Specialised school a ‘meeting point’ for students with disabilities
Publié le 19-05-2014
About 40 children with disabilities between the ages of 6 and 15 attend classes five days a week for four hours at Madaba’s
Meeting Point Arsenal, some 30km southwest of Amman (Photo courtesy of Meeting Point Arsenal)
jordantimes.com - by Elisa Oddone
MADABA - A specialised school in the city of Madaba is ensuring that children and young people with disabilities have the same opportunities as their mainstream peers.
An offshoot of the Arsenal of Peace, a metropolitan monastery open to the world round-the-clock in Italy’s northern city of Turin, Madaba’s Meeting Point Arsenal, or Beit Al Liqaa in Arabic, opened its doors to its first Christian and Muslim students in 2007.
“We initially had two classes and eight children; now we have 200 and as many on the school waiting list,” said Cristiana Capitani, a member of the Young People’s Missionary Service (Sermig) working in Jordan, the Christian missionary group at the heart of the Arsenal’s activities.
“In Jordan, the majority of children with disabilities are not integrated in normal schools, even though the government is trying to do so,” Capitani told The Jordan Times in a recent interview in Madaba, some 30km southwest of Amman.
“Therefore, they still need special schools suitable for them,” she added, noting that traditional marriages between blood relatives, car accidents and complications during delivery are accountable for the large number of children with disabilities in the country.
In 2003, the Latin Patriarchate of Jerusalem invited the group to serve people with disabilities in Jordan, with a special focus on the poorer areas, eventually establishing the project in Madaba, which is home to over 160,000 people, Sermig members told The Jordan Times.
Capitani said the group’s mission is to fight social injustice all over the world.
“In six months, we renovated the school’s ground floor preparing it to welcome children with disabilities, and host learning and vocational activities.”
All students suffer from mild to moderate disabilities spanning learning difficulties, communication, or emotional and behavioural disorders, making it hard for them to reach normal academic achievements.
About 40 children between the ages of six and 15 attend classes five days a week for four hours. In the afternoon, children who need to examine more in depth what was studied in the morning receive special education.
A group of 90 students aged between 18 and 30 attends vocational training courses in the evening, which includes gardening, mosaic making and tailoring, while others receive individual lessons up to three times a week for speech therapy, physiotherapy and occupational therapy to develop or maintain daily living and work skills.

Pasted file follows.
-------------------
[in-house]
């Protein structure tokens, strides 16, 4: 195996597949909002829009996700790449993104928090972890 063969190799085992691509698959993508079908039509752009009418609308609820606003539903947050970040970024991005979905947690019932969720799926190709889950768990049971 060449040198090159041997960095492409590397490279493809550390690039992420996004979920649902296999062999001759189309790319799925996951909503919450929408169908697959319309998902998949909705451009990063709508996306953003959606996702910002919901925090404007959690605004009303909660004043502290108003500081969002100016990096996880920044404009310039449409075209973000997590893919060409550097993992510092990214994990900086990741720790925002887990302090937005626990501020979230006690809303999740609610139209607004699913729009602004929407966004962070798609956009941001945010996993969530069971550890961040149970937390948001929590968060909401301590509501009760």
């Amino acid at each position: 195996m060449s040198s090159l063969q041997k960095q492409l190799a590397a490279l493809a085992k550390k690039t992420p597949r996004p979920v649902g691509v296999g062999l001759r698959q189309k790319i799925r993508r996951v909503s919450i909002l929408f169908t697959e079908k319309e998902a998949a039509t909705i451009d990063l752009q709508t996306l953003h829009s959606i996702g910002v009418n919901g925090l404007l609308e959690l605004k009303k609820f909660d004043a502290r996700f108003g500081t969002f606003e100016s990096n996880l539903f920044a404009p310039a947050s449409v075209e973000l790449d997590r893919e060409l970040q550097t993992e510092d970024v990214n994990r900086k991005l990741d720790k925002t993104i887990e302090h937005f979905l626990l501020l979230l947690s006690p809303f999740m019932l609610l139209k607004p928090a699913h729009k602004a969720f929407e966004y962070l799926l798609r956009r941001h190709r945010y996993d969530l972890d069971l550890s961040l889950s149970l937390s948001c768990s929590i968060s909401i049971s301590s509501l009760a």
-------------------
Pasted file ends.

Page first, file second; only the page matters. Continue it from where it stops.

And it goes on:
“We train the children in academics as well as development of self-service, sensory, motor and socialisation skills,” said Irene Panarello, a Sermig member working in Jordan.
“The school also helps our students’ families, offering exchange activities in which they can meet, share cultural activities, deliver lectures and provide entertainment,” the 27-year-old added.
Sermig began its commitment in the Middle East in 1988, when its founder Ernesto Olivero started travelling to the region and running projects in Lebanon, Jordan, Iraq, Palestine and Israel.
“Meeting” was the theme of those first trips aiming at supporting the ability of Muslims, Christians and Jews to live together in a war-torn region, according to Olivero.
“The Meeting Point Arsenal in Jordan was designed to facilitate peace and human coexistence in the Middle East through dialogue between the East and the West, welcoming students from [all] faiths,” Olivero told The Jordan Times during a recent visit to the Kingdom.
Despite being a predominantly Muslim country, Jordan is considered a model for religious tolerance between Muslims and Christians in a region where confrontations between members of both communities have increased in the wake of the Arab Spring.
In 1964, Olivero decided to found a small group in Turin to fight global hunger as up to present-day, 100,000 people starve to death daily.
Twenty years on, Sermig established its headquarters upon the ruins of a military arsenal, where weapons for the two world wars were manufactured.
Over the years, the 40,000-square-metre compound has become the Arsenal of Peace, a symbol of hope demonstrating that a factory of death could be transformed into a factory of life, Olivero said.
“We have had projects in 140 countries providing help to believers, non-believers, Muslims, orthodox, regardless of their faith or background. We have been running about 3,500 projects worldwide.”
Olivero’s project can count on around 6,000 volunteers to support charity activities worldwide and donations covering almost the entirety of its activities.
“I came to Jordan following the Gulf War in the 1990s and met His Majesty King Hussein. Years later I was asked to open this school,” he said, adding that beyond Sermig’s headquarters in Turin and the project in Madaba, the charity group is running the Arsenal of Hope in Brazil providing shelter for poor people.
“We hope our school in Jordan is a sign of hope, where dialogue happens in facts and not words. Our dream is that dialogue, even among difficulties, and suffering might overcome and transform prejudice,” Olivero added.
Chiara Giorgio, another Sermig member working in Jordan, said running the school steadily posed new challenges.
“We start anew every day, since starting with new eyes enables the achievement of big things. We train ourselves to grow this project and to constantly help new people,” the 33-year-old added.
“We try to get the inner beauty out of every student. Everyone has a special necessity and needs help to unfold his own talent.”